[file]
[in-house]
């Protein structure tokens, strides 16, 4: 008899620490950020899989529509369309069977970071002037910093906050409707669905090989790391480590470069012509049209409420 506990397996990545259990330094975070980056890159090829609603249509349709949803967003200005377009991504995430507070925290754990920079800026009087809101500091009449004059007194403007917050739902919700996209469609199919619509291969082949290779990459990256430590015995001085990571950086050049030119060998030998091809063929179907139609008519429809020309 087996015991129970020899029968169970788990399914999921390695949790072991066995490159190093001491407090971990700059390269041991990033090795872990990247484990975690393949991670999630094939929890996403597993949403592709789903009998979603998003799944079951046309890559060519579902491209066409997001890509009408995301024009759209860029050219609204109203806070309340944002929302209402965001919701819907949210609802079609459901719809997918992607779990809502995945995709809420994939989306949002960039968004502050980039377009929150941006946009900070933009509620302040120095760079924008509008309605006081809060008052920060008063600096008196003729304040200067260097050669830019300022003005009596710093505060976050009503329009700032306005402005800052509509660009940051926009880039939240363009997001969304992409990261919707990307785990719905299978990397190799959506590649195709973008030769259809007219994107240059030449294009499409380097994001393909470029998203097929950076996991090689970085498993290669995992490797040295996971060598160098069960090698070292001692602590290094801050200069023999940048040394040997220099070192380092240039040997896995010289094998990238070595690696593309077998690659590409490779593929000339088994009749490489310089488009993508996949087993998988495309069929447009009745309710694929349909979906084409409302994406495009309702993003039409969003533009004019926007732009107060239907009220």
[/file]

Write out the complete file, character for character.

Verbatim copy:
[in-house]
């Protein structure tokens, strides 16, 4: 008899620490950020899989529509369309069977970071002037910093906050409707669905090989790391480590470069012509049209409420 506990397996990545259990330094975070980056890159090829609603249509349709949803967003200005377009991504995430507070925290754990920079800026009087809101500091009449004059007194403007917050739902919700996209469609199919619509291969082949290779990459990256430590015995001085990571950086050049030119060998030998091809063929179907139609008519429809020309 087996015991129970020899029968169970788990399914999921390695949790072991066995490159190093001491407090971990700059390269041991990033090795872990990247484990975690393949991670999630094939929890996403597993949403592709789903009998979603998003799944079951046309890559060519579902491209066409997001890509009408995301024009759209860029050219609204109203806070309340944002929302209402965001919701819907949210609802079609459901719809997918992607779990809502995945995709809420994939989306949002960039968004502050980039377009929150941006946009900070933009509620302040120095760079924008509008309605006081809060008052920060008063600096008196003729304040200067260097050669830019300022003005009596710093505060976050009503329009700032306005402005800052509509660009940051926009880039939240363009997001969304992409990261919707990307785990719905299978990397190799959506590649195709973008030769259809007219994107240059030449294009499409380097994001393909470029998203097929950076996991090689970085498993290669995992490797040295996971060598160098069960090698070292001692602590290094801050200069023999940048040394040997220099070192380092240039040997896995010289094998990238070595690696593309077998690659590409490779593929000339088994009749490489310089488009993508996949087993998988495309069929447009009745309710694929349909979906084409409302994406495009309702993003039409969003533009004019926007732009107060239907009220």